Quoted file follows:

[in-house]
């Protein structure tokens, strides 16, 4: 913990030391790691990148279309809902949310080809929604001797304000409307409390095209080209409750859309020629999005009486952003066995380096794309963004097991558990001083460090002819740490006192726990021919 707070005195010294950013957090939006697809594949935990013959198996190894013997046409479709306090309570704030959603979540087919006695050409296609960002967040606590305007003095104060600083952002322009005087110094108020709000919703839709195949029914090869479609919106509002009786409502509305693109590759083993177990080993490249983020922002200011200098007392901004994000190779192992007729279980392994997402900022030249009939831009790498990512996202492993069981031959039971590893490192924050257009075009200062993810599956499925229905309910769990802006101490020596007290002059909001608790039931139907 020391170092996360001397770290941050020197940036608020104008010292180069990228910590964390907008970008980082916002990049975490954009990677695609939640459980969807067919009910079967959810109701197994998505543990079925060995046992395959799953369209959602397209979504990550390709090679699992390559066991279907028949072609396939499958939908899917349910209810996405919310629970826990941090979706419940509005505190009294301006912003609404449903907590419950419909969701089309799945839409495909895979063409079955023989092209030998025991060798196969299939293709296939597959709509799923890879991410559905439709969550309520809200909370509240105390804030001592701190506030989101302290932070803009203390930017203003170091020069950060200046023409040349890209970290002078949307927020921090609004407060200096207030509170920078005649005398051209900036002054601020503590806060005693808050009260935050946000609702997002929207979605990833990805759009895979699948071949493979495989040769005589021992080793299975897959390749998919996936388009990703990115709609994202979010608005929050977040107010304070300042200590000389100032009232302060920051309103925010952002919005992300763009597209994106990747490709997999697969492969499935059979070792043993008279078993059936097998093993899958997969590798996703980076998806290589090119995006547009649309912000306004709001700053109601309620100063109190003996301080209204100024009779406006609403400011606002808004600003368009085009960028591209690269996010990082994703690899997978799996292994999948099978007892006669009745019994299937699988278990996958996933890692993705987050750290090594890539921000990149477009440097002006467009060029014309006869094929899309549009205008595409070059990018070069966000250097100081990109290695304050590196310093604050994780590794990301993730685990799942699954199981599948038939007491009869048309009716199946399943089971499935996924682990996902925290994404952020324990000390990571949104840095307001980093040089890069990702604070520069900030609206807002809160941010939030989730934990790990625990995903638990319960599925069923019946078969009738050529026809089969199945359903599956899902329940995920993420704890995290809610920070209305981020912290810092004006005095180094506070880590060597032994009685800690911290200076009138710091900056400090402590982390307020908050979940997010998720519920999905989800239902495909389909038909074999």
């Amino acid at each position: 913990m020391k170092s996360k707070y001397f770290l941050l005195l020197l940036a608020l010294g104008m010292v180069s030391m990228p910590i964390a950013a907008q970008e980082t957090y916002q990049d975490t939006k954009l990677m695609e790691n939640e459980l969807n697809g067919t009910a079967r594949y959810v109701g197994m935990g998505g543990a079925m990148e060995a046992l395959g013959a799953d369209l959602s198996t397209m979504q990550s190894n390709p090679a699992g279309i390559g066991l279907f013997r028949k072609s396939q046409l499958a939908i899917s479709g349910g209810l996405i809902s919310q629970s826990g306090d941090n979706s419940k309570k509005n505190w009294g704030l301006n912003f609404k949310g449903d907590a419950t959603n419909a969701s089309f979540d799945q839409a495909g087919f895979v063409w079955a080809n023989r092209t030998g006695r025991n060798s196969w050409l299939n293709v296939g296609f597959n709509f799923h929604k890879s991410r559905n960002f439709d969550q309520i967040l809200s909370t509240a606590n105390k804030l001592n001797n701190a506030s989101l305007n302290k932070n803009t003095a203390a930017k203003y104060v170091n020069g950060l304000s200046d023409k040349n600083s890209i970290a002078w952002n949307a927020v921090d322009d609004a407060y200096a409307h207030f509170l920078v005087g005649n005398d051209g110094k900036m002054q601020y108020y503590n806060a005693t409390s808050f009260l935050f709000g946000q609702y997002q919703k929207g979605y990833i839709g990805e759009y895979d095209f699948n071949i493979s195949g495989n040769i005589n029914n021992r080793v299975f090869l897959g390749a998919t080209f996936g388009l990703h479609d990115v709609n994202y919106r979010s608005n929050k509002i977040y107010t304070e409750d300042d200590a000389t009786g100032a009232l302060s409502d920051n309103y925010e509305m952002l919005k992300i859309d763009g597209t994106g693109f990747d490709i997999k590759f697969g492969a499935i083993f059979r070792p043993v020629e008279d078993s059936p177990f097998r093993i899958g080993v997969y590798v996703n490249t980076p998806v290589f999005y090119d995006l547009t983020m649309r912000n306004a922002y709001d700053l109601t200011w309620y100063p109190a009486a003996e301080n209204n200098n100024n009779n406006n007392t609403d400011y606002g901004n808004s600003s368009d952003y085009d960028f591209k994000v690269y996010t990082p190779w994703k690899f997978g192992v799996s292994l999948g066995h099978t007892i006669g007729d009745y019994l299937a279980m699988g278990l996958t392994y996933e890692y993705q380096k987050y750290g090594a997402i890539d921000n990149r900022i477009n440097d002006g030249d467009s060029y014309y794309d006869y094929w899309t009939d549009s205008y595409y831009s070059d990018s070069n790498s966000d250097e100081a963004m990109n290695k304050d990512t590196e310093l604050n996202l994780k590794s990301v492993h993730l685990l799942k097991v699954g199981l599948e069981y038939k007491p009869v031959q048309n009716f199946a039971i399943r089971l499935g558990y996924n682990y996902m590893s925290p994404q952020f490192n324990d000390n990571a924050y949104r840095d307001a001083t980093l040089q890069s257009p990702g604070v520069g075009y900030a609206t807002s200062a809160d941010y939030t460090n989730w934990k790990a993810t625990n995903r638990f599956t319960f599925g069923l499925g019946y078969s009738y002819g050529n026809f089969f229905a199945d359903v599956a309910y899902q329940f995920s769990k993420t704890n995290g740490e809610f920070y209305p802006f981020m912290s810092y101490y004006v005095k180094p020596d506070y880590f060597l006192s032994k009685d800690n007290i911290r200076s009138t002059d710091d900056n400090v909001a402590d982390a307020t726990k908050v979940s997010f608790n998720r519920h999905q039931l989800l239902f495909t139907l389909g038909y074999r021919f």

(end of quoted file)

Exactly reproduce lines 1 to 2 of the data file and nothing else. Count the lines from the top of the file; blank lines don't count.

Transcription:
[in-house]
């Protein structure tokens, strides 16, 4: 913990030391790691990148279309809902949310080809929604001797304000409307409390095209080209409750859309020629999005009486952003066995380096794309963004097991558990001083460090002819740490006192726990021919 707070005195010294950013957090939006697809594949935990013959198996190894013997046409479709306090309570704030959603979540087919006695050409296609960002967040606590305007003095104060600083952002322009005087110094108020709000919703839709195949029914090869479609919106509002009786409502509305693109590759083993177990080993490249983020922002200011200098007392901004994000190779192992007729279980392994997402900022030249009939831009790498990512996202492993069981031959039971590893490192924050257009075009200062993810599956499925229905309910769990802006101490020596007290002059909001608790039931139907 020391170092996360001397770290941050020197940036608020104008010292180069990228910590964390907008970008980082916002990049975490954009990677695609939640459980969807067919009910079967959810109701197994998505543990079925060995046992395959799953369209959602397209979504990550390709090679699992390559066991279907028949072609396939499958939908899917349910209810996405919310629970826990941090979706419940509005505190009294301006912003609404449903907590419950419909969701089309799945839409495909895979063409079955023989092209030998025991060798196969299939293709296939597959709509799923890879991410559905439709969550309520809200909370509240105390804030001592701190506030989101302290932070803009203390930017203003170091020069950060200046023409040349890209970290002078949307927020921090609004407060200096207030509170920078005649005398051209900036002054601020503590806060005693808050009260935050946000609702997002929207979605990833990805759009895979699948071949493979495989040769005589021992080793299975897959390749998919996936388009990703990115709609994202979010608005929050977040107010304070300042200590000389100032009232302060920051309103925010952002919005992300763009597209994106990747490709997999697969492969499935059979070792043993008279078993059936097998093993899958997969590798996703980076998806290589090119995006547009649309912000306004709001700053109601309620100063109190003996301080209204100024009779406006609403400011606002808004600003368009085009960028591209690269996010990082994703690899997978799996292994999948099978007892006669009745019994299937699988278990996958996933890692993705987050750290090594890539921000990149477009440097002006467009060029014309006869094929899309549009205008595409070059990018070069966000250097100081990109290695304050590196310093604050994780590794990301993730685990799942699954199981599948038939007491009869048309009716199946399943089971499935996924682990996902925290994404952020324990000390990571949104840095307001980093040089890069990702604070520069900030609206807002809160941010939030989730934990790990625990995903638990319960599925069923019946078969009738050529026809089969199945359903599956899902329940995920993420704890995290809610920070209305981020912290810092004006005095180094506070880590060597032994009685800690911290200076009138710091900056400090402590982390307020908050979940997010998720519920999905989800239902495909389909038909074999």